The Americans' 92-61 defeat of Canada in Sunday's bronze medal game was scant consolation for their loss the previous day. Nevertheless, by having stuck it out in the village, the women will take home with them experiences that their male counterparts can only imagine.
Around midnight last Thursday, forward Bridgette Gordon realized she had left two diamond earrings, wrapped in trainers' tape, in the locker room at Havana's Sports City Coliseum. In a panic, Gordon and Susan Blackwood, a team official, flagged a cab outside the athletes' village and raced the 15 minutes back to the arena. Finding the locker room spotless, they persuaded maintenance workers to empty the contents of two dumpsters out back. There, a crowd of Cubans helped them pick through the garbage. Remarkably, after about an hour of looking with a broom and a flashlight, they found the wad of tape with the diamonds safe inside. Gordon and Blackwood thanked the cluster of workers, who refused to accept so much as a U.S. team pin for their help.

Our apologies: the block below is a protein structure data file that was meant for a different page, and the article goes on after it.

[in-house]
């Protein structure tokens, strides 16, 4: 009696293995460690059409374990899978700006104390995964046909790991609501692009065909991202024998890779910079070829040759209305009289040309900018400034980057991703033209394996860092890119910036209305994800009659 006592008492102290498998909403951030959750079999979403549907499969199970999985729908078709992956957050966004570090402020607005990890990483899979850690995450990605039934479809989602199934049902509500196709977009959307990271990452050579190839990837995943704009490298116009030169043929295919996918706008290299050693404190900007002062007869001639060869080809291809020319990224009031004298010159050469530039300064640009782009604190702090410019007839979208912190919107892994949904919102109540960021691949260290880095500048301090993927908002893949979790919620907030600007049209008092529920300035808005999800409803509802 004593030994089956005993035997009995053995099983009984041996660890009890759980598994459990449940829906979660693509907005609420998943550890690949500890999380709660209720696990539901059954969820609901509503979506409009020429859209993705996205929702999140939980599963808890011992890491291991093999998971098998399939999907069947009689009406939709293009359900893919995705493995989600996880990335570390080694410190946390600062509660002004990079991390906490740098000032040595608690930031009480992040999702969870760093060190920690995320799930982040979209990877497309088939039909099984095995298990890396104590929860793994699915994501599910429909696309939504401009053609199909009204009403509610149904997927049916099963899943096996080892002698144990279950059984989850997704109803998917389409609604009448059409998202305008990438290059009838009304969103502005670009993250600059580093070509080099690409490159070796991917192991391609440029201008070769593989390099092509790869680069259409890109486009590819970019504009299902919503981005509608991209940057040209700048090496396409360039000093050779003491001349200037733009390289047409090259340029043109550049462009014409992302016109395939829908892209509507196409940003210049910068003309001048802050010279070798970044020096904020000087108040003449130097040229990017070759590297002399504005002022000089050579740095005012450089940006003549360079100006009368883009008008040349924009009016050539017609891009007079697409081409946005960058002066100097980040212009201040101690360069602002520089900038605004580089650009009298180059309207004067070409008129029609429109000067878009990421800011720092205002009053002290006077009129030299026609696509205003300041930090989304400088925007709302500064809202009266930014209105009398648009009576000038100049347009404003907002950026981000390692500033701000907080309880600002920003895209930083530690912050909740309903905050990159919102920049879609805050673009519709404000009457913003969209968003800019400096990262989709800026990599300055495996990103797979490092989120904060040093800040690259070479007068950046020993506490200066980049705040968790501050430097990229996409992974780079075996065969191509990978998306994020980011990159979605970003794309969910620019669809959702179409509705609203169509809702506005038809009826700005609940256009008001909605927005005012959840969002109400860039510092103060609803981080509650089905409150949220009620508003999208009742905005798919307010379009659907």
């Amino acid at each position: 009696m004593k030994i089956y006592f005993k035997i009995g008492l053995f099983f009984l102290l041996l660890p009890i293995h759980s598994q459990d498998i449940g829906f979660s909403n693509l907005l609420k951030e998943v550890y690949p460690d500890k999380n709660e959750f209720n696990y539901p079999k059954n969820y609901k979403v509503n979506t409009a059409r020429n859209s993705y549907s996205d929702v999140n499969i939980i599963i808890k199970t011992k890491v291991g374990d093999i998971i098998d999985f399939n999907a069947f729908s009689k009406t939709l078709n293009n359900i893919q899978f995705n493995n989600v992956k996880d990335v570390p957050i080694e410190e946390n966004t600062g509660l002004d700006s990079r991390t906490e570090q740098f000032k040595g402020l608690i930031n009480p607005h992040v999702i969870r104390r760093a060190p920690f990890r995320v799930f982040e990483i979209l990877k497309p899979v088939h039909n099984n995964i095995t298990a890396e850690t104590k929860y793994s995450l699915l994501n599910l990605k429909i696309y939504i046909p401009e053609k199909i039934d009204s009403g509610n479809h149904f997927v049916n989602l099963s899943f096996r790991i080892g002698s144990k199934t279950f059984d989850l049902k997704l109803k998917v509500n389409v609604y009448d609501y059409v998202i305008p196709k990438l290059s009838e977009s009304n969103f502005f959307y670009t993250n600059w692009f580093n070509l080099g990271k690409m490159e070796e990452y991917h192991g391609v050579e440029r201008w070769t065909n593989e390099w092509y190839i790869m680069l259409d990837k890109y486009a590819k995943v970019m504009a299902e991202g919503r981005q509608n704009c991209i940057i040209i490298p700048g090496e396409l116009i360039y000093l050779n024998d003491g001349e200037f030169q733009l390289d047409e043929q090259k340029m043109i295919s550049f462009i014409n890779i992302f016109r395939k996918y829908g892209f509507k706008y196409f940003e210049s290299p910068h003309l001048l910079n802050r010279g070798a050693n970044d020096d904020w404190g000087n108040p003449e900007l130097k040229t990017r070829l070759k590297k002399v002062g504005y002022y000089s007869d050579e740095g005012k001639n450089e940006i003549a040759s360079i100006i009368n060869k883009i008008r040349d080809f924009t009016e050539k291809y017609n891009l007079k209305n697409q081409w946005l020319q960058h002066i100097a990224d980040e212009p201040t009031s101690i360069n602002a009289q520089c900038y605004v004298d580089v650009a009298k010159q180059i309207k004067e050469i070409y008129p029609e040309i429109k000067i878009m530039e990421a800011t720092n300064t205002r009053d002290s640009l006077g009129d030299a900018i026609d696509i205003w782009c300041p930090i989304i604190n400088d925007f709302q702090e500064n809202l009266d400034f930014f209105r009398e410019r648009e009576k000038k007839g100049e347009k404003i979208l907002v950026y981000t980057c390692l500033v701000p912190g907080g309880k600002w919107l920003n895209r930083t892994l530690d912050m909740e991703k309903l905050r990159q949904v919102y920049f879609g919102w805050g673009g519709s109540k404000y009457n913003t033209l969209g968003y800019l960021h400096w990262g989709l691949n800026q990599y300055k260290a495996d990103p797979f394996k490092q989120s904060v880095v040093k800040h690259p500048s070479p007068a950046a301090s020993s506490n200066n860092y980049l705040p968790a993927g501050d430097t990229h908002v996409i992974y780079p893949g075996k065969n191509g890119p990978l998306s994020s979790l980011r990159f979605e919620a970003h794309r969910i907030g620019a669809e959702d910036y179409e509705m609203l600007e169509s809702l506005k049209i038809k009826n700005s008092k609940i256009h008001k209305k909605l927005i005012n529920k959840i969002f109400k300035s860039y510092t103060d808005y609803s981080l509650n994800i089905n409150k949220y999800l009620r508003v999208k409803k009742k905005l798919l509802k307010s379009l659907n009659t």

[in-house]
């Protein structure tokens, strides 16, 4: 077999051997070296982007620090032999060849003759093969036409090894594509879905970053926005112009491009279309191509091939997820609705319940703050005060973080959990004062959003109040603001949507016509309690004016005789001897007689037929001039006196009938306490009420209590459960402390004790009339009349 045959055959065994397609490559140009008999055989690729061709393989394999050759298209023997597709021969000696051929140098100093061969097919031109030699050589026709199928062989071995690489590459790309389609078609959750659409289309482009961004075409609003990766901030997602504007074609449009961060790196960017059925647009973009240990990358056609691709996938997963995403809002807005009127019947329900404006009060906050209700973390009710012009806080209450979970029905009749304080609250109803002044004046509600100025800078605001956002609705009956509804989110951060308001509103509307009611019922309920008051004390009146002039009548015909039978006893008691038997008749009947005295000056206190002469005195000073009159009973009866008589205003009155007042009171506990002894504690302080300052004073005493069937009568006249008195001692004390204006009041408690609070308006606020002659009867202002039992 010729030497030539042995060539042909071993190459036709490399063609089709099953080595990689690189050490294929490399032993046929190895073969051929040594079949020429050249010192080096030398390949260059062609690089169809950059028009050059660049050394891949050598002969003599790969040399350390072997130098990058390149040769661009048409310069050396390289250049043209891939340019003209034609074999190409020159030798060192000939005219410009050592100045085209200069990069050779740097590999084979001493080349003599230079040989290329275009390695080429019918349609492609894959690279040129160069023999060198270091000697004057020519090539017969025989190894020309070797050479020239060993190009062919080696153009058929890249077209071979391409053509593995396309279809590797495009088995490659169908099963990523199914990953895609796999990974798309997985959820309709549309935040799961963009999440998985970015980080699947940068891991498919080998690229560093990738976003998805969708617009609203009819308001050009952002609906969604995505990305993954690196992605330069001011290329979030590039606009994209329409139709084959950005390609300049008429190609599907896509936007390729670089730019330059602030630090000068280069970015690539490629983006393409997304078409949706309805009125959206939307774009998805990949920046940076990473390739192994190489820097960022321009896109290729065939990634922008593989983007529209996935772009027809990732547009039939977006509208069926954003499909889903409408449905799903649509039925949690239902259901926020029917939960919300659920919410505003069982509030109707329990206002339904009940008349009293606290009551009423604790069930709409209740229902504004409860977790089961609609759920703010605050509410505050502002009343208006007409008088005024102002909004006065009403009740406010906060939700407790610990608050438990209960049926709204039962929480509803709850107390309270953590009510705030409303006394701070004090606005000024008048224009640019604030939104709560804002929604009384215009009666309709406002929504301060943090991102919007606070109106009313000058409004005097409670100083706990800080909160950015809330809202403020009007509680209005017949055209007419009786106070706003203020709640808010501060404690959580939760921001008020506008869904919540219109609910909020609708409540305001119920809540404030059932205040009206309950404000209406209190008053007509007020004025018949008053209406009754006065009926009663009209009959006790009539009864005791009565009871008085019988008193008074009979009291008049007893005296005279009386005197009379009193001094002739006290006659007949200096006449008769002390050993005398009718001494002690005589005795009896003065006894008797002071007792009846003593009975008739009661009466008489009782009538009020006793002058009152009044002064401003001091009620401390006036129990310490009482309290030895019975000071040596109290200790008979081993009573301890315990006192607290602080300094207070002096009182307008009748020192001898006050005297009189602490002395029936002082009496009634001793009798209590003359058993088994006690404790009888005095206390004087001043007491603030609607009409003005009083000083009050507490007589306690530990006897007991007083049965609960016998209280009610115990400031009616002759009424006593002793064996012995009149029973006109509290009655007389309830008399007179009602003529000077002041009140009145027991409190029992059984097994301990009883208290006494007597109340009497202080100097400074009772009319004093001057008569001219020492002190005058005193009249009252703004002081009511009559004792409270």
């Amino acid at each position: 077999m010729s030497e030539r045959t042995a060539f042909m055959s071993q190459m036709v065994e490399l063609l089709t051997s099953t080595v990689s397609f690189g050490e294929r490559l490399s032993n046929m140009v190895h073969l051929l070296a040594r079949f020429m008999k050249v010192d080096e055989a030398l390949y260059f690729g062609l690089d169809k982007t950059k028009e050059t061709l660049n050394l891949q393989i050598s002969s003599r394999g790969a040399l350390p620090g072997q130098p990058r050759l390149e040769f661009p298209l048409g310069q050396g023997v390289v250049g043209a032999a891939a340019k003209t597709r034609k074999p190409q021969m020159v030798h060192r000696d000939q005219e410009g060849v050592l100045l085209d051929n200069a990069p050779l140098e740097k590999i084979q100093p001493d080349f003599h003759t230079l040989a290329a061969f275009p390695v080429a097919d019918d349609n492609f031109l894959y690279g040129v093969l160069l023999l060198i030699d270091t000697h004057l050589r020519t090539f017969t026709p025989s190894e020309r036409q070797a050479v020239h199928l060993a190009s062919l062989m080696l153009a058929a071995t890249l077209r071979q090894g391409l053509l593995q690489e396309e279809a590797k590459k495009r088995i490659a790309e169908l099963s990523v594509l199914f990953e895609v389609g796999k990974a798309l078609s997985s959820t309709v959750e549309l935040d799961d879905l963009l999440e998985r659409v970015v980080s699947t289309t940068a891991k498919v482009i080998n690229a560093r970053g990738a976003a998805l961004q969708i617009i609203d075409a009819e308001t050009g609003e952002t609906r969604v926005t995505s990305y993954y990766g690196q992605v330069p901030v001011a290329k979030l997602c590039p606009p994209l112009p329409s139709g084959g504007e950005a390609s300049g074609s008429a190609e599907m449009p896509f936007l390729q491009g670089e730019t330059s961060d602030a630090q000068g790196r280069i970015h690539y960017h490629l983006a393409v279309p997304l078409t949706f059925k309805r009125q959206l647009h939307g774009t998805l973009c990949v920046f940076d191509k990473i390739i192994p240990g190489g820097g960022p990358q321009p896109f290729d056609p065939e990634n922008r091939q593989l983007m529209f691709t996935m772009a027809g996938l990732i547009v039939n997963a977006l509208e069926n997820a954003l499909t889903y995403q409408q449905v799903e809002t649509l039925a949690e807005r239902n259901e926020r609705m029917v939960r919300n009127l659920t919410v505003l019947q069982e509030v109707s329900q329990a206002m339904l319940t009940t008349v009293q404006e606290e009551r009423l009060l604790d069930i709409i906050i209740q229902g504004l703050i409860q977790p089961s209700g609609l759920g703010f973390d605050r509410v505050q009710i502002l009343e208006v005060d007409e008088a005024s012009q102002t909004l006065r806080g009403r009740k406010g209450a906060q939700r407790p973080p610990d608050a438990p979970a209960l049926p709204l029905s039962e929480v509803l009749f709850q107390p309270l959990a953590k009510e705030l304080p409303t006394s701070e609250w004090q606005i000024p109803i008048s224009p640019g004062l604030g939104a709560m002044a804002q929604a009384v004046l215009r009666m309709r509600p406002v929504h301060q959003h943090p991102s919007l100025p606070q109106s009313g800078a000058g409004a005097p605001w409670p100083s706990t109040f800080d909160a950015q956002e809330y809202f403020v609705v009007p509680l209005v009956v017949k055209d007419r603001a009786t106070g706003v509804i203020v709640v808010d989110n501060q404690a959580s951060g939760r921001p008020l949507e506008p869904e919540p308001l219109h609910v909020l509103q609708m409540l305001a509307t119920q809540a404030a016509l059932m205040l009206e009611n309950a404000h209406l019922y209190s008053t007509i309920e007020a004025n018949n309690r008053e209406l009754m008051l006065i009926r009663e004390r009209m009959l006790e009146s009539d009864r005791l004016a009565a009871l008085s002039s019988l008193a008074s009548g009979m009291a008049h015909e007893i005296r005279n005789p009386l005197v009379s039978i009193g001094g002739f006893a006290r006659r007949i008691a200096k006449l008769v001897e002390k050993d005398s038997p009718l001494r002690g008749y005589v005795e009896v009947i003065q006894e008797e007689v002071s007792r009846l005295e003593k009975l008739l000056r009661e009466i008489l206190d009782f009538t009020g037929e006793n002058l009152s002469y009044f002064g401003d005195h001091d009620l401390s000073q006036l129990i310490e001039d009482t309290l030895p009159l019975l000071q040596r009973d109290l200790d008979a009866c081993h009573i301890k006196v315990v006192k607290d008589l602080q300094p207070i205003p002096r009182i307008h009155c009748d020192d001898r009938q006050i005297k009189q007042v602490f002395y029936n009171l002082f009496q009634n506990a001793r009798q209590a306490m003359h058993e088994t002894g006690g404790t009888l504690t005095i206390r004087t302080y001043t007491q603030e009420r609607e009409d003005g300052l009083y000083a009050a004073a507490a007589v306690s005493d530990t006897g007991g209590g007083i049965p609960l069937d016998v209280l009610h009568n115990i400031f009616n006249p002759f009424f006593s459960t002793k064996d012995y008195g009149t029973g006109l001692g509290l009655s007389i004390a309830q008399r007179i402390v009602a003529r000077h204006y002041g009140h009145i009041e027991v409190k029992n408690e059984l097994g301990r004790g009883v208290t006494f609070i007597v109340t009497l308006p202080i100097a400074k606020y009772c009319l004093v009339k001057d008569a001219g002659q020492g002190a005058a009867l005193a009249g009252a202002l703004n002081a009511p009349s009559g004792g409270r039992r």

The women brought other memories home. Center Venus Lacy met a shy hurdler named Elbert Ellis from North Carolina in the village and took a liking to him. Forward Andrea Lloyd won't forget how she sweet-talked a factotum into giving her not merely one of the village's scarce toilet seats but a padded one at that. And the entire team will remember the sight of the Cuban in the crowd the afternoon they lost, the guy who participated in the Wave whenever it made its way through his section of the arena. You might recognize him. Bearded guy. Wears fatigues.
"You have to keep things in perspective," said Lloyd, who recalled losing a game during a tour of China in 1985. "I look back fondly on that trip. Although basketball is the thing we focused on here, we took advantage of the chance to learn about another culture. Besides, during training we're only around each other, and after a while you look forward to meeting other people."
As for our men in Havana, they defeated Uruguay 114-68 on Monday, and then decamped again, Boy Scouts no more, for Coconut Grove. For two nights before the semifinals, they could contemplate in airconditioned comfort this cold truth: For multimillionaires-in-waiting, it's not a matter of hoping to win the gold medal. It's a matter of having to.